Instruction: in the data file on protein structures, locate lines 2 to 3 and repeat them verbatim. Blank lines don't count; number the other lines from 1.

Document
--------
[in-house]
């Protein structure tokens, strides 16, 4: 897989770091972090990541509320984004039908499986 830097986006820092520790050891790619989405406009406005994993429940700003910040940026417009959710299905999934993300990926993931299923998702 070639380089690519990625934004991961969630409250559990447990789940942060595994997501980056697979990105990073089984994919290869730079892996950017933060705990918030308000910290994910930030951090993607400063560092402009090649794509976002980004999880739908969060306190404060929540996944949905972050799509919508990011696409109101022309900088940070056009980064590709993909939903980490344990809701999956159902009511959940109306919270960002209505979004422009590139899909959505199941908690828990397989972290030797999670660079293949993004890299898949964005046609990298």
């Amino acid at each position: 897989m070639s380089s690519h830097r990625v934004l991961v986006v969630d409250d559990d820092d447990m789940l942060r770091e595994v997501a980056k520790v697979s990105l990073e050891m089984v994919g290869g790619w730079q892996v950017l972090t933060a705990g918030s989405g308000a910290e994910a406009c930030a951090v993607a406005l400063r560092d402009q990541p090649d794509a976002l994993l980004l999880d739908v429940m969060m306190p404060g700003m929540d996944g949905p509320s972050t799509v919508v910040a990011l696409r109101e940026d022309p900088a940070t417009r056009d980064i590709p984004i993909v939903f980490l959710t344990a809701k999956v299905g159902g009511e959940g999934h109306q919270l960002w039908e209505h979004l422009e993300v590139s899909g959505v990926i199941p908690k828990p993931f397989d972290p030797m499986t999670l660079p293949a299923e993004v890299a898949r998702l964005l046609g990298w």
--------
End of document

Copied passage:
């Protein structure tokens, strides 16, 4: 897989770091972090990541509320984004039908499986 830097986006820092520790050891790619989405406009406005994993429940700003910040940026417009959710299905999934993300990926993931299923998702 070639380089690519990625934004991961969630409250559990447990789940942060595994997501980056697979990105990073089984994919290869730079892996950017933060705990918030308000910290994910930030951090993607400063560092402009090649794509976002980004999880739908969060306190404060929540996944949905972050799509919508990011696409109101022309900088940070056009980064590709993909939903980490344990809701999956159902009511959940109306919270960002209505979004422009590139899909959505199941908690828990397989972290030797999670660079293949993004890299898949964005046609990298």
């Amino acid at each position: 897989m070639s380089s690519h830097r990625v934004l991961v986006v969630d409250d559990d820092d447990m789940l942060r770091e595994v997501a980056k520790v697979s990105l990073e050891m089984v994919g290869g790619w730079q892996v950017l972090t933060a705990g918030s989405g308000a910290e994910a406009c930030a951090v993607a406005l400063r560092d402009q990541p090649d794509a976002l994993l980004l999880d739908v429940m969060m306190p404060g700003m929540d996944g949905p509320s972050t799509v919508v910040a990011l696409r109101e940026d022309p900088a940070t417009r056009d980064i590709p984004i993909v939903f980490l959710t344990a809701k999956v299905g159902g009511e959940g999934h109306q919270l960002w039908e209505h979004l422009e993300v590139s899909g959505v990926i199941p908690k828990p993931f397989d972290p030797m499986t999670l660079p293949a299923e993004v890299a898949r998702l964005l046609g990298w």